When they first appeared almost two years ago, cube PCs were sometimes seen as little more than a gimmick. Yes, they had a very small form factor, but performance was best described as adequate. But things have moved on in leaps and bounds and now cube PCs represent a powerful, compact, real alternative to the clumsy desktop.
One of the latest cubes to hit the market is the stylish and well built XC cube from AOpen. With its pearl white finish it has more than a hint of Apple about it, and the design makes it stand out from all the aluminum-finish cubes on the market.
Being a barebones system you get a motherboard and CPU cooler, which is, it must be said, a little noisy. You just add the CPU and all the other bits yourself. Despite the compact form factor – 300 x 200 x 185mm – the XC cube is easy enough to build. It comes in two versions; for the Intel P4 (EZ65) which is a little more expensive (at £235 + VAT) than the reviewed AMD system, the EZ18.
The EZ18 is built around a UK79G-1394 motherboard, one of AOpen’s own designs, which can support 200/266 and 333MHz FSB Duron, Athlon and Athlon XP processors up to a 3000XP. Care should be taken when choosing one of the higher end CPUs, though, as the installed power supply is only 220W, which could lead to power supply problems to these faster chips. The board uses an Nvidia nForce2-GT chipset supporting a maximum of 2GB of PC2100, PC2700 or PC3200 (DDR266, 333 and 400) memory via the two provided DIMM slots.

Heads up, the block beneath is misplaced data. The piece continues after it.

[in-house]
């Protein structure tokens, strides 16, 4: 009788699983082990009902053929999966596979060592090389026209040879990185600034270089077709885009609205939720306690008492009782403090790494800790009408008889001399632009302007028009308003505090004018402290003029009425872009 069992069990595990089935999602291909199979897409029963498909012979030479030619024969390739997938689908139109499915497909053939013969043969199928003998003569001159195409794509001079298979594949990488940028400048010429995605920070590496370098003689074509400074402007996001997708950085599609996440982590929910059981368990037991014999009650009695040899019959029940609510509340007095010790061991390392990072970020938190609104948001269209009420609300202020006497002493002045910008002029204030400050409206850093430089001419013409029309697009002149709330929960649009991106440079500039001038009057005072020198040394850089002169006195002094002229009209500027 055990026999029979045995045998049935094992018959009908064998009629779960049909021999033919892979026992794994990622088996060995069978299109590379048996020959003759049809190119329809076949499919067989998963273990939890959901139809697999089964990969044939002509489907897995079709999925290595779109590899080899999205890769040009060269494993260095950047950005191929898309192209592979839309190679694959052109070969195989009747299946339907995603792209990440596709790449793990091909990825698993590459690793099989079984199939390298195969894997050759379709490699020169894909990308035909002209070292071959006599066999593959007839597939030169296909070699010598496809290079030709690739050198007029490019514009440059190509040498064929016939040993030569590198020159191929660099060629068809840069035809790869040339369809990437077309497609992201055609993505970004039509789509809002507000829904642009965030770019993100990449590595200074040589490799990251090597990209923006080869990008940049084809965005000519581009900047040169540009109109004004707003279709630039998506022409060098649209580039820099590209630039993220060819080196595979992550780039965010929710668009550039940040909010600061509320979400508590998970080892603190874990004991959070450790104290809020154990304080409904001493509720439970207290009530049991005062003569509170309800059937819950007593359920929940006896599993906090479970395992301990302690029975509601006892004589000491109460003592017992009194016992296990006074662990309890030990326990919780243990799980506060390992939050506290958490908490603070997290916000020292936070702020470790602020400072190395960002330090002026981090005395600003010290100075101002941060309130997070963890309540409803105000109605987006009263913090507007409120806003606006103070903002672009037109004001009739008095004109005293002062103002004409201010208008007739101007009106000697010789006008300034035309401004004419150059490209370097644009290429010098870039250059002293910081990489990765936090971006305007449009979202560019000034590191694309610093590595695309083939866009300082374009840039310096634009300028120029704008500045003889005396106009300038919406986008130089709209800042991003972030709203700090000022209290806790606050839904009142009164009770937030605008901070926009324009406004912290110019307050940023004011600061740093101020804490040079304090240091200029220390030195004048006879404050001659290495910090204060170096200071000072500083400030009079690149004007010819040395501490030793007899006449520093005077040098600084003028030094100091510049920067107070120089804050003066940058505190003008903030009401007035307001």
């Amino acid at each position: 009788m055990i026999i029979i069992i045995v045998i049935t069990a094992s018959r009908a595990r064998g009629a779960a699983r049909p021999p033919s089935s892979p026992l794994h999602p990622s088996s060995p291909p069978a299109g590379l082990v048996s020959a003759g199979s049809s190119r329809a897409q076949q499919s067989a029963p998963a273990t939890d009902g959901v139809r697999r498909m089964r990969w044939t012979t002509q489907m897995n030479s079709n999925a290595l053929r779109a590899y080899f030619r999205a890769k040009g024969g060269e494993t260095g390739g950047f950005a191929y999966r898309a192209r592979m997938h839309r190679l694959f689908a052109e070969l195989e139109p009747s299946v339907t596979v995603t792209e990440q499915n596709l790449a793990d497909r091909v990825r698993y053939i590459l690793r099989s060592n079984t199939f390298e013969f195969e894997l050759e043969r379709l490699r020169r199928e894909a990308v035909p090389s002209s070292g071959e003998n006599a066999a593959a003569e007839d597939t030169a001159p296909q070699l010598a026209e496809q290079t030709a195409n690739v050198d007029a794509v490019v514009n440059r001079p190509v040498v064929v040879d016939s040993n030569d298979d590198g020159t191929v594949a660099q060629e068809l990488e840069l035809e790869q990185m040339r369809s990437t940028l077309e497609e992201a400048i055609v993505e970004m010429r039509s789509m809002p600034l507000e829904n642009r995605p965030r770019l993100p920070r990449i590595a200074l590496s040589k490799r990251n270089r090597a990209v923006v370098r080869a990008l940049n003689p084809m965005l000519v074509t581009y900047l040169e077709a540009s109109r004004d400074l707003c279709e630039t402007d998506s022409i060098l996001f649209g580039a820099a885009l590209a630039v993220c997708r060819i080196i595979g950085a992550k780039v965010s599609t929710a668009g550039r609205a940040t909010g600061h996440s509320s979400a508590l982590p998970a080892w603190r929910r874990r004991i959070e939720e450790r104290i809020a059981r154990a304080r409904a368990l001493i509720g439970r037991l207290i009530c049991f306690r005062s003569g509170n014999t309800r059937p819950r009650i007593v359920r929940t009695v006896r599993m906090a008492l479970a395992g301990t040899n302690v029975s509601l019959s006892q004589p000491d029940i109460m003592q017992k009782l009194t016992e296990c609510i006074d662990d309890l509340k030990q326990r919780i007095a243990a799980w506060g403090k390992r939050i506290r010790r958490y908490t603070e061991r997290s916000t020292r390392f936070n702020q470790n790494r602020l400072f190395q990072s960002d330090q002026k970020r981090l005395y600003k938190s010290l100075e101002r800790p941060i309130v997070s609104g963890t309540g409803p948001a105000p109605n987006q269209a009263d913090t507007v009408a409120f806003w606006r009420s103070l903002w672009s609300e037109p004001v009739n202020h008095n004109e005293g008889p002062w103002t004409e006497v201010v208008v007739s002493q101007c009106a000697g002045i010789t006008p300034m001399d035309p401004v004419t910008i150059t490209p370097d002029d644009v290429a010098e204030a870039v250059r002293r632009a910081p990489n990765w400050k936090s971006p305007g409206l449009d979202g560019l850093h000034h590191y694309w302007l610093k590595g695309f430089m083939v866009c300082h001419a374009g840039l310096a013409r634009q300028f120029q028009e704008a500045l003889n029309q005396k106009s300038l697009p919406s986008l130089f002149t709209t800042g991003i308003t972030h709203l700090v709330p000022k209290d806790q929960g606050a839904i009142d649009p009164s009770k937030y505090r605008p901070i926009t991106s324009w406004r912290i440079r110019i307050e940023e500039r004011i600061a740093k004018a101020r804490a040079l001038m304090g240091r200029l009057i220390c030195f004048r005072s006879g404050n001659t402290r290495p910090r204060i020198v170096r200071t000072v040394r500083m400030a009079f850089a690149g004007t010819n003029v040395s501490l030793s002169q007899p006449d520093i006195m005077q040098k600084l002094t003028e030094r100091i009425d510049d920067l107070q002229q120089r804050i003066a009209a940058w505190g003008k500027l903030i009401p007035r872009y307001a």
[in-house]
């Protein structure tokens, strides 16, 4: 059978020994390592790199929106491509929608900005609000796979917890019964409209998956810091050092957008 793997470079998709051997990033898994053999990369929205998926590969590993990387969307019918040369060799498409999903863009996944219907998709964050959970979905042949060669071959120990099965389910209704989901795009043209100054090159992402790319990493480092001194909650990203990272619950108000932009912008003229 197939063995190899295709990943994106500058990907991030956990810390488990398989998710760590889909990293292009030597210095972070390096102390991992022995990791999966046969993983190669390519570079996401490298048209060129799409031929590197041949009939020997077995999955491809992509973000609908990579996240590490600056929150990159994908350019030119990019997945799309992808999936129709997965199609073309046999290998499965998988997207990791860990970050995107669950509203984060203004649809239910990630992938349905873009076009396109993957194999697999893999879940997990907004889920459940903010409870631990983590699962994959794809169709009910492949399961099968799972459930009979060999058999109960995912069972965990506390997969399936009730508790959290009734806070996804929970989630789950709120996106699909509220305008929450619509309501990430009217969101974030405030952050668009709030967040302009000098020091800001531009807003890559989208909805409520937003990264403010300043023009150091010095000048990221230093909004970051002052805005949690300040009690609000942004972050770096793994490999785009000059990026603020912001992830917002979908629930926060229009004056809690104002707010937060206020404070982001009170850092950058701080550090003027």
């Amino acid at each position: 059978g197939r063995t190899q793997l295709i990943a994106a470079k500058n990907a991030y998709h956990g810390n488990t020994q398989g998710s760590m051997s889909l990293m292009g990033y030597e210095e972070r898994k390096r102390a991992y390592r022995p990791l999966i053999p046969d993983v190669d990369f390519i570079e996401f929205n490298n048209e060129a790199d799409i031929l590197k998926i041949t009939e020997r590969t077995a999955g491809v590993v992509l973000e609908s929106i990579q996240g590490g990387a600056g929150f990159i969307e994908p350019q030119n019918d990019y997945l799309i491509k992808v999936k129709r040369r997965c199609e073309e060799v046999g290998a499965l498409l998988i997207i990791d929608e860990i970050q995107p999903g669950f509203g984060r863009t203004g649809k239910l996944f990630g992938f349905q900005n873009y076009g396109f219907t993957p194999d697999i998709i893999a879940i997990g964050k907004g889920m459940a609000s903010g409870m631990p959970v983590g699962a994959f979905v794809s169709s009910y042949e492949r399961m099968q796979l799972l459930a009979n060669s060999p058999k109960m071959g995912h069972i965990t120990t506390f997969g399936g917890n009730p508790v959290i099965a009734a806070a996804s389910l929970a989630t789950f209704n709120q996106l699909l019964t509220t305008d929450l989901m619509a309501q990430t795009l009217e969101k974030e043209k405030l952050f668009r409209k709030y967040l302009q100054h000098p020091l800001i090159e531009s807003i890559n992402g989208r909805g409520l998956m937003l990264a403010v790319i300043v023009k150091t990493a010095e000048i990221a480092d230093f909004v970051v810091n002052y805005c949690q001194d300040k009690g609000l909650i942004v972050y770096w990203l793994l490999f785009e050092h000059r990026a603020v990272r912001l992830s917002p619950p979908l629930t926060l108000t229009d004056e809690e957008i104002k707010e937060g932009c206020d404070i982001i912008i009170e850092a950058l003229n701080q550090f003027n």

Somehow AOpen has managed to cram everything onto the small motherboard, leaving enough room around the components so as not to give a cluttered appearance. This also extends to the IDE ports, thoughtfully placed right under the drive cage, making for tidier cable runs. This is something that is difficult with the normal parallel ATA cables, especially in such a cramped space. In this respect the P4 version is better, as it has connectors for serial drives. To its credit, AOpen does supply specially shortened cables.
AOpen has designed the drive cage to make fitting the hard drive easier than in many of these cube PCs. By undoing a thumbscrew the drive cage slides completely out of the case. But not only that, it comes out at an angle, avoiding the side of the case.
A second 3.5-inch drive bay sits behind a drop-down panel in the front bezel, just waiting for a floppy drive or – perhaps more usefully these days – a multi-function flash card reader. The single 5.25-inch drive bay also has a hinged panel in front of it, which makes it necessary to use a tray-loading optical drive.
As with all cube PCs, the rear of the case tells the story. It’s amazing how much is integrated on these small boards. The XC cube comes with two PS/2 ports, two VGA ports, serial, S-video, Firewire, optical audio in, LAN, two USB 2.0 and three audio ports. In addition to these, AOpen has included another expansion plate that adds a parallel and a co-axial RCA port.
But if this isn’t enough for you, at the base of the front bezel, behind a drop-down panel, sit another two USB 2.0 ports, microphone and headphone audio ports, 4-pin and 6-pin Firewire ports and another optical port.
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